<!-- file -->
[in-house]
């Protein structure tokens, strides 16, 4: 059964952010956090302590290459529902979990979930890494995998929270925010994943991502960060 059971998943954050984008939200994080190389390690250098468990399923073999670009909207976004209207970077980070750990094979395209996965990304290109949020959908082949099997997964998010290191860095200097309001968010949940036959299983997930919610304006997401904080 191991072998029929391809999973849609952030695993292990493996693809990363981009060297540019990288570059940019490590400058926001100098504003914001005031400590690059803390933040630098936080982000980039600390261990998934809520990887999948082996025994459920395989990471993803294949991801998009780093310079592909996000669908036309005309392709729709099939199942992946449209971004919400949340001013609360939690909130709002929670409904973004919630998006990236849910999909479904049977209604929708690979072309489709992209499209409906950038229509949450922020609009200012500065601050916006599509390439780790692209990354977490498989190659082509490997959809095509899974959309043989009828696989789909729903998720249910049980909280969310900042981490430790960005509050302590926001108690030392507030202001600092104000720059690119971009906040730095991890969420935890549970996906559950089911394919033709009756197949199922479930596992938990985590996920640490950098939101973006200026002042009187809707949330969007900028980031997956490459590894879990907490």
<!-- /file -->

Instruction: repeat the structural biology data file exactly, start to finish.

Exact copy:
[in-house]
């Protein structure tokens, strides 16, 4: 059964952010956090302590290459529902979990979930890494995998929270925010994943991502960060 059971998943954050984008939200994080190389390690250098468990399923073999670009909207976004209207970077980070750990094979395209996965990304290109949020959908082949099997997964998010290191860095200097309001968010949940036959299983997930919610304006997401904080 191991072998029929391809999973849609952030695993292990493996693809990363981009060297540019990288570059940019490590400058926001100098504003914001005031400590690059803390933040630098936080982000980039600390261990998934809520990887999948082996025994459920395989990471993803294949991801998009780093310079592909996000669908036309005309392709729709099939199942992946449209971004919400949340001013609360939690909130709002929670409904973004919630998006990236849910999909479904049977209604929708690979072309489709992209499209409906950038229509949450922020609009200012500065601050916006599509390439780790692209990354977490498989190659082509490997959809095509899974959309043989009828696989789909729903998720249910049980909280969310900042981490430790960005509050302590926001108690030392507030202001600092104000720059690119971009906040730095991890969420935890549970996906559950089911394919033709009756197949199922479930596992938990985590996920640490950098939101973006200026002042009187809707949330969007900028980031997956490459590894879990907490």